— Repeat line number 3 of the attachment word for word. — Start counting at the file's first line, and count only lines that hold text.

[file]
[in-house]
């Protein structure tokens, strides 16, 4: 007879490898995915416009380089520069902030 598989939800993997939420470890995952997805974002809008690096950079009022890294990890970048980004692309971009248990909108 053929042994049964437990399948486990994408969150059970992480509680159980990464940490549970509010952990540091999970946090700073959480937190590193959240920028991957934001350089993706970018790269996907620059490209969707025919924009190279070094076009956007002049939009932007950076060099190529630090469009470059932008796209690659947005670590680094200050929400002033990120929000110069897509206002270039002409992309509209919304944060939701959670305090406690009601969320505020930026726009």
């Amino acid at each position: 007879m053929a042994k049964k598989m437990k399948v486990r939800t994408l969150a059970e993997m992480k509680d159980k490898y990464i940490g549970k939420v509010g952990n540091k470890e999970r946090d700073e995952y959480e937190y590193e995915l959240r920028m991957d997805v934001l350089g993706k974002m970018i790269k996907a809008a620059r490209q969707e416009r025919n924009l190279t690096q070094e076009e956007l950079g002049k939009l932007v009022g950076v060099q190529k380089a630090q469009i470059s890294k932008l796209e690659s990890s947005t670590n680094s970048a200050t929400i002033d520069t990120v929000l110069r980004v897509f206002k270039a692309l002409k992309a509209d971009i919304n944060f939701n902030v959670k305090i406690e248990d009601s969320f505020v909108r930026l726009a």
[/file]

């Amino acid at each position: 007879m053929a042994k049964k598989m437990k399948v486990r939800t994408l969150a059970e993997m992480k509680d159980k490898y990464i940490g549970k939420v509010g952990n540091k470890e999970r946090d700073e995952y959480e937190y590193e995915l959240r920028m991957d997805v934001l350089g993706k974002m970018i790269k996907a809008a620059r490209q969707e416009r025919n924009l190279t690096q070094e076009e956007l950079g002049k939009l932007v009022g950076v060099q190529k380089a630090q469009i470059s890294k932008l796209e690659s990890s947005t670590n680094s970048a200050t929400i002033d520069t990120v929000l110069r980004v897509f206002k270039a692309l002409k992309a509209d971009i919304n944060f939701n902030v959670k305090i406690e248990d009601s969320f505020v909108r930026l726009a």